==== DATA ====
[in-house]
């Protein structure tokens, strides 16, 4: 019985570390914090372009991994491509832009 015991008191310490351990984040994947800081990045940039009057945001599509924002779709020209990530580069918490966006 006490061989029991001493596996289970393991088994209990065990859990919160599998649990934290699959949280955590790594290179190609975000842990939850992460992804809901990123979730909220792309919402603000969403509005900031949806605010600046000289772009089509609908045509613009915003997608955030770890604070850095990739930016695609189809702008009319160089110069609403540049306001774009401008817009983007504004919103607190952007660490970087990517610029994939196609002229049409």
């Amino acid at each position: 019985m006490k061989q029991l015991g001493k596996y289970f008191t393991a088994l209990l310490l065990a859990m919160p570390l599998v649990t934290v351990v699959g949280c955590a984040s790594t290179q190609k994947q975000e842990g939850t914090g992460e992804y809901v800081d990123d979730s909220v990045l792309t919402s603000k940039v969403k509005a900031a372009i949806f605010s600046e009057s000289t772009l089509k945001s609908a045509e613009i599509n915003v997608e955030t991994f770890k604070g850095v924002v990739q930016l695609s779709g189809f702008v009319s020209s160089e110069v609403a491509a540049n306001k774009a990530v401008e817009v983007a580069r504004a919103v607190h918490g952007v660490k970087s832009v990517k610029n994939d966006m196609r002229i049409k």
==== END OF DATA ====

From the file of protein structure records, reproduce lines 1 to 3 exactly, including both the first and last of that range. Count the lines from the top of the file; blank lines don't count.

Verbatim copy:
[in-house]
């Protein structure tokens, strides 16, 4: 019985570390914090372009991994491509832009 015991008191310490351990984040994947800081990045940039009057945001599509924002779709020209990530580069918490966006 006490061989029991001493596996289970393991088994209990065990859990919160599998649990934290699959949280955590790594290179190609975000842990939850992460992804809901990123979730909220792309919402603000969403509005900031949806605010600046000289772009089509609908045509613009915003997608955030770890604070850095990739930016695609189809702008009319160089110069609403540049306001774009401008817009983007504004919103607190952007660490970087990517610029994939196609002229049409």
């Amino acid at each position: 019985m006490k061989q029991l015991g001493k596996y289970f008191t393991a088994l209990l310490l065990a859990m919160p570390l599998v649990t934290v351990v699959g949280c955590a984040s790594t290179q190609k994947q975000e842990g939850t914090g992460e992804y809901v800081d990123d979730s909220v990045l792309t919402s603000k940039v969403k509005a900031a372009i949806f605010s600046e009057s000289t772009l089509k945001s609908a045509e613009i599509n915003v997608e955030t991994f770890k604070g850095v924002v990739q930016l695609s779709g189809f702008v009319s020209s160089e110069v609403a491509a540049n306001k774009a990530v401008e817009v983007a580069r504004a919103v607190h918490g952007v660490k970087s832009v990517k610029n994939d966006m196609r002229i049409k």